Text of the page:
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JCB cuts production as coronavirus component shortage hits

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JCB earth movers parked at the JC Bamford Excavators Ltd. plant in Uttoxeter

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The company joins a list of global companies enacting similar measures as the economic impact of Covid-19 proliferates

Reaction William Gritten
Friday, February 14, 2020 - 6:39am

Yellow construction vehicle manufacturer JCB has become the first British company to suffer the direct impact of the Wuhan coronavirus, cutting production and working hours in its UK factories.

China’s economy has slowed violently as workers stay home for fear of being infected with Covid-19, which is now known to have killed at least 1,400 people worldwide, and this has meant JCB is already facing a shortage of components, many of which it sources from the world’s second largest economy.

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JCB employs 7,500 people in factories in the midlands and north Wales, as well as 15,000 worldwide, mostly in factories in India. Only their British employees will be affected by the shift reductions.

Similar supply issues have already caused “car factory stoppages in Japan and South Korea,” reports Sky News, and the news from JCB “illustrates the widening impact of the outbreak on the global economy.”

“The disruption to the component supply chain in the UK comes at a time when demand for JCB products is very strong,” said JCB chief operating officer Mark Turner, “so while this course of action is very unfortunate, it is absolutely necessary to protect the business and our skill base.”

“Production in the UK has so far been unaffected by the situation in China. However, more than 25% of JCB’s suppliers in China remain closed and those that have reopened are working at reduced capacity and are struggling to make shipments,” he said.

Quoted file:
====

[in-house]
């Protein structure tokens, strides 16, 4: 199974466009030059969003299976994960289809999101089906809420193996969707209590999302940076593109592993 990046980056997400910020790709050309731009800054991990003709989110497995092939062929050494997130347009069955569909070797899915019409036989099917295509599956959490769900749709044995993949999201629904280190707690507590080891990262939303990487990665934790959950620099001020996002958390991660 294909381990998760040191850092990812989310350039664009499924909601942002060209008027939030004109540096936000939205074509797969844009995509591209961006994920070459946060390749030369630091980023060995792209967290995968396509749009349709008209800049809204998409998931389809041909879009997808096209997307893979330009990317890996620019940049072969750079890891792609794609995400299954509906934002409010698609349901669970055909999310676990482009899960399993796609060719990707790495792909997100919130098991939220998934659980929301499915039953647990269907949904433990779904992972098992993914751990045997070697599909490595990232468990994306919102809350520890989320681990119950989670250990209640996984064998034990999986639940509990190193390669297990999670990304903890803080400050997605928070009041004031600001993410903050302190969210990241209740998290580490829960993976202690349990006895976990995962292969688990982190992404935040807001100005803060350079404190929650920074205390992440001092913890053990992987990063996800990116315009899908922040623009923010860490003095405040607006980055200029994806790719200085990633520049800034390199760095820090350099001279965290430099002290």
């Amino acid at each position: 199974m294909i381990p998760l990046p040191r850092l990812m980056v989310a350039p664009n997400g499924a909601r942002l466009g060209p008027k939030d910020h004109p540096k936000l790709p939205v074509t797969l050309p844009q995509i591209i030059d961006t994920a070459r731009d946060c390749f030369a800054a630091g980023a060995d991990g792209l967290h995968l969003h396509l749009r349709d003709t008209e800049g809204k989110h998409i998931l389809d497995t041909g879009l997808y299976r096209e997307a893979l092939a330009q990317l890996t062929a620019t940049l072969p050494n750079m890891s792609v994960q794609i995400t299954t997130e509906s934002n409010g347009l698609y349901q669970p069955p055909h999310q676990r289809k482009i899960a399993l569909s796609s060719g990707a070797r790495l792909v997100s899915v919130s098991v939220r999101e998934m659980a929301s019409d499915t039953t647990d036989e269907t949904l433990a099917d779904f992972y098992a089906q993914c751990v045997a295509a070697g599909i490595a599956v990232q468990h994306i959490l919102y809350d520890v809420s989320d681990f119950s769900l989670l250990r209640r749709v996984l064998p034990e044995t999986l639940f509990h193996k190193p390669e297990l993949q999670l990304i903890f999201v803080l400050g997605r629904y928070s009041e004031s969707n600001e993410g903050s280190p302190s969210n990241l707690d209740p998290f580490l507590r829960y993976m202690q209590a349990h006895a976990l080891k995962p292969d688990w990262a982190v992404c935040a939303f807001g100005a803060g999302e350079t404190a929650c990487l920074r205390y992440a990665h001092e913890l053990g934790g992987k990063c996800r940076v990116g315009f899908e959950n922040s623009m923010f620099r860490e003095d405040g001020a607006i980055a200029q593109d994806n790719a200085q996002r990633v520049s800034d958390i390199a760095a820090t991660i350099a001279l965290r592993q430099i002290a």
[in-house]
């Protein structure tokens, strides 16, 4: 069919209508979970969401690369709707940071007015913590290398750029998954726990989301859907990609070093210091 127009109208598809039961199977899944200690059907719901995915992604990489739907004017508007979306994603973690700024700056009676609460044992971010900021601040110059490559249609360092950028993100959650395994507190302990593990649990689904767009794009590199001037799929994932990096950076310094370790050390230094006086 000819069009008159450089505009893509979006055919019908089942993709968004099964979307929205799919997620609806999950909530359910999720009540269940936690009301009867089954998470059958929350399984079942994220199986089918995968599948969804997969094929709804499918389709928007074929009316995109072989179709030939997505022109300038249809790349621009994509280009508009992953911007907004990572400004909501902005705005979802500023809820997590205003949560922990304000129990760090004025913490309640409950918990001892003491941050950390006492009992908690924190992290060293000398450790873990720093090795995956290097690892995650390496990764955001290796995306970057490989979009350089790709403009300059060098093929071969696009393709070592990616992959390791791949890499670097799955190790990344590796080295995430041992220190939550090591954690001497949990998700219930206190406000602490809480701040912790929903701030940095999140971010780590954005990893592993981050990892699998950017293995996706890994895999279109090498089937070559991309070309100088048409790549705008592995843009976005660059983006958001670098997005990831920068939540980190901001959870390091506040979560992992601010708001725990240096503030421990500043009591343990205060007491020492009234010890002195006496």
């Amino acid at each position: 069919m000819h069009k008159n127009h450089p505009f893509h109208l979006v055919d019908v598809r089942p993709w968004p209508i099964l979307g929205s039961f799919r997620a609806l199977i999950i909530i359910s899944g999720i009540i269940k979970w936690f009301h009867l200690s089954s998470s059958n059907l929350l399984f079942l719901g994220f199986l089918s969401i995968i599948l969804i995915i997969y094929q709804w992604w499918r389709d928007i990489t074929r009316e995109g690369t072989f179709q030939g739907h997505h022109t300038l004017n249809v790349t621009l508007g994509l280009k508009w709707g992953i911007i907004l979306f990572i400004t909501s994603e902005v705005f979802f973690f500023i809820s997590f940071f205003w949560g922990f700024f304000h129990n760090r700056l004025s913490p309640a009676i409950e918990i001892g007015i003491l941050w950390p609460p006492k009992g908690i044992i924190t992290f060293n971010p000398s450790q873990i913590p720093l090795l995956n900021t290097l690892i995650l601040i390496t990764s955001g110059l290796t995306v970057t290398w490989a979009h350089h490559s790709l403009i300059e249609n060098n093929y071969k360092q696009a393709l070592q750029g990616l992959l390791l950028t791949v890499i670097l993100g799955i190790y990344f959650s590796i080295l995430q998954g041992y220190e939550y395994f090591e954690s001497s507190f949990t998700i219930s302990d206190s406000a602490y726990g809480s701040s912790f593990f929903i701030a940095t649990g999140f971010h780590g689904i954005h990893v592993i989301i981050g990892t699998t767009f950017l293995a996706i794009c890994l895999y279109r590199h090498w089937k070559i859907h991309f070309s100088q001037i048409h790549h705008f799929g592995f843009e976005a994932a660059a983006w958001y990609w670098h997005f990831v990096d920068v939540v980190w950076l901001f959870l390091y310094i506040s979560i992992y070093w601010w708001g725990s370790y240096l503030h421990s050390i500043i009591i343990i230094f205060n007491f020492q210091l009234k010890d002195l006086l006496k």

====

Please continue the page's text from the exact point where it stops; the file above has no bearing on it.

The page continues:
This new reality, Turner said, justified reducing the hours of his employees and scaling back production, saying that the “measures will ensure that, while we will produce machines in lower than anticipated numbers, we will do so with the same number of employees, whose skills we will need to fulfil customers’ orders when the situation returns to normal.”

The private company “is planning to cut working hours for around 4,000 employees from 39 hours to just 34 from next Monday. Overtime has also been suspended. Staff won’t take a pay cut, though - they’ll have to work the hours back later this year,” The Guardian reports.

“JCB’s announcement adds to mounting worries for manufacturers that have struggled to source products from China and underlines the risk to global supply chains from the coronavirus outbreak,” says The Financial Times.

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JCB is owned by the Bamford family, and its chairman is Lord Bamford - a staunch Brexit supporter, and the company “really is the centre of gravity of the construction sector in the UK,” said Chris Sleight, managing director of Off-Highway Research, a construction-focused consultancy.

The family’s factory in Uttoxeter, Staffordshire, which will be affected by the supply issues, was where Prime Minister Boris Johnson demolished a “Gridlock” wall with a “Get Brexit Done” JCB in a campaign stunt.

“Last week, Fiat Chrysler said the impact of the coronavirus epidemic could halt production at one of its European car plants within four weeks,” says the BBC. “Car firms are on alert over possible disruption to Chinese factories and suppliers, but Fiat’s warning was the first to highlight an impact in Europe.”

The coronavirus outbreak has become a “key downside risk” for the euro area’s growth prospects, said the European Commission yesterday. “The longer it lasts, the higher the likelihood of knock-on effects on economic sentiment and global financing conditions.”

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